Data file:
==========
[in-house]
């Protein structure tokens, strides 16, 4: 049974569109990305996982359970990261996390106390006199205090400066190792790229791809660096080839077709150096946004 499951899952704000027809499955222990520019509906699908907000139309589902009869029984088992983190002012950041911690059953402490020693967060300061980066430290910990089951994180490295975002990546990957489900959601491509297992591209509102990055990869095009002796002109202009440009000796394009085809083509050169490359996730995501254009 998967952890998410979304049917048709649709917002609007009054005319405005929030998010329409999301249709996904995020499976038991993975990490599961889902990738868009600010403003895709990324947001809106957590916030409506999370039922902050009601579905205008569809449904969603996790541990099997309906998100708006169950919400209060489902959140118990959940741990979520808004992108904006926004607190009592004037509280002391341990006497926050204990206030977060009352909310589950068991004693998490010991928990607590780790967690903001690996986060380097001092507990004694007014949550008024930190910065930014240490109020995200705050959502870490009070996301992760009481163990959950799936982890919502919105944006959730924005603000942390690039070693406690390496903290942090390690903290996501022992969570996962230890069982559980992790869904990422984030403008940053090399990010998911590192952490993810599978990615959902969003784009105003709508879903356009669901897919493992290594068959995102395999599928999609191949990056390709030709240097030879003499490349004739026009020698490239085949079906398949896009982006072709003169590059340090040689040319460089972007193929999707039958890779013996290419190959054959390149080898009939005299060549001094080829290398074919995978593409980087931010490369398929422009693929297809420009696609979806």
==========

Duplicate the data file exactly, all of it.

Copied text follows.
[in-house]
């Protein structure tokens, strides 16, 4: 049974569109990305996982359970990261996390106390006199205090400066190792790229791809660096080839077709150096946004 499951899952704000027809499955222990520019509906699908907000139309589902009869029984088992983190002012950041911690059953402490020693967060300061980066430290910990089951994180490295975002990546990957489900959601491509297992591209509102990055990869095009002796002109202009440009000796394009085809083509050169490359996730995501254009 998967952890998410979304049917048709649709917002609007009054005319405005929030998010329409999301249709996904995020499976038991993975990490599961889902990738868009600010403003895709990324947001809106957590916030409506999370039922902050009601579905205008569809449904969603996790541990099997309906998100708006169950919400209060489902959140118990959940741990979520808004992108904006926004607190009592004037509280002391341990006497926050204990206030977060009352909310589950068991004693998490010991928990607590780790967690903001690996986060380097001092507990004694007014949550008024930190910065930014240490109020995200705050959502870490009070996301992760009481163990959950799936982890919502919105944006959730924005603000942390690039070693406690390496903290942090390690903290996501022992969570996962230890069982559980992790869904990422984030403008940053090399990010998911590192952490993810599978990615959902969003784009105003709508879903356009669901897919493992290594068959995102395999599928999609191949990056390709030709240097030879003499490349004739026009020698490239085949079906398949896009982006072709003169590059340090040689040319460089972007193929999707039958890779013996290419190959054959390149080898009939005299060549001094080829290398074919995978593409980087931010490369398929422009693929297809420009696609979806």